Protracted weakness in G10 demand will also spur South-South investment and trade. Countries will make further efforts to shift trade patterns more to emerging markets. Emerging market banks will take more market share from developed market peers, possibly including through acquisitions. Policy-makers may take the initiative in persuading more companies to invoice in non-Dollar currencies. We will also see further diversification into EM assets by EM central banks, a process which is still in its infancy.

As the unwind of global imbalances slowly takes hold via dollar weakness and EM currency appreciation then we expect countries increasingly having to turn to domestic led growth instead of export led growth. This requires supply side measures to ensure that domestic led growth is not inflationary. Such supply side measures fall into three broad categories: development of corporate bond markets, structural reforms to relieve growth constraints, and infrastructure investment. We expect more heterogeneity across EM countries as some cope better with these challenges than others and as their growth constraints become more binding over the next few years. This will require specialist fund manager expertise to navigate.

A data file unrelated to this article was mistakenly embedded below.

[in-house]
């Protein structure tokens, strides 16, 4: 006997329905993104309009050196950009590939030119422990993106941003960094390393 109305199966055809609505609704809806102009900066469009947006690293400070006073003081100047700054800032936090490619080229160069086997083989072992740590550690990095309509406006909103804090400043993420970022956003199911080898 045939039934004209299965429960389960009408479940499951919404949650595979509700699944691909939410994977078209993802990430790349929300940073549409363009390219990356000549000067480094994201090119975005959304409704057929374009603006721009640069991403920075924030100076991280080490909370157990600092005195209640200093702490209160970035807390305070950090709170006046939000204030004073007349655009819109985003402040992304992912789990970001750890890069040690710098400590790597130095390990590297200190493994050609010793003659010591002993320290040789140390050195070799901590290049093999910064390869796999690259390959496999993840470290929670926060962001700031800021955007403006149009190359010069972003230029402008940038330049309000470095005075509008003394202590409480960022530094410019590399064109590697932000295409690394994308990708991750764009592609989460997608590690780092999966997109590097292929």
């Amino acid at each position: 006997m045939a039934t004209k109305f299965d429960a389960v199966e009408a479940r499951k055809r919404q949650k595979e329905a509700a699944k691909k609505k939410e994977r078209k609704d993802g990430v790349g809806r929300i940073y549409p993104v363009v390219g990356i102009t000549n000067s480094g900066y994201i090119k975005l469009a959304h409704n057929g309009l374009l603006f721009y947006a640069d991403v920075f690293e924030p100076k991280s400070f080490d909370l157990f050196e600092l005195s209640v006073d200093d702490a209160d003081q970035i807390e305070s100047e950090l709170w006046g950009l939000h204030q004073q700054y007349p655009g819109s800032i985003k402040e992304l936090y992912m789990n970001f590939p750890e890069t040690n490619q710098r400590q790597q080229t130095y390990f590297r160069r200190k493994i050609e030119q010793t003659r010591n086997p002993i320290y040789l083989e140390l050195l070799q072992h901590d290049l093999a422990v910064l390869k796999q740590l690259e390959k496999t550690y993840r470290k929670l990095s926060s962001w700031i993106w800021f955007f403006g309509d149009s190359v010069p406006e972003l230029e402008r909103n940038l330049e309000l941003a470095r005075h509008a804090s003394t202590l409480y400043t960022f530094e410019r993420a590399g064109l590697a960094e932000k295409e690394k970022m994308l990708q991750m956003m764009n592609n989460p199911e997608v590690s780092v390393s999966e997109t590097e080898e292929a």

2012 and 2011 may not be very different in terms of fundamentals (G10 still deleveraging, EM relatively stronger), but 2012 is vastly different in terms of valuations. Whereas we started 2011 with the market already pricing in an unrealistically bullish view of G10, especially in the US, this year we are starting the year in the midst of a more modestly bullish view on the US and a very pessimistic view of Europe. The result is that EM asset price valuations at the start of 2012 are far more attractive than they were at the start of 2011.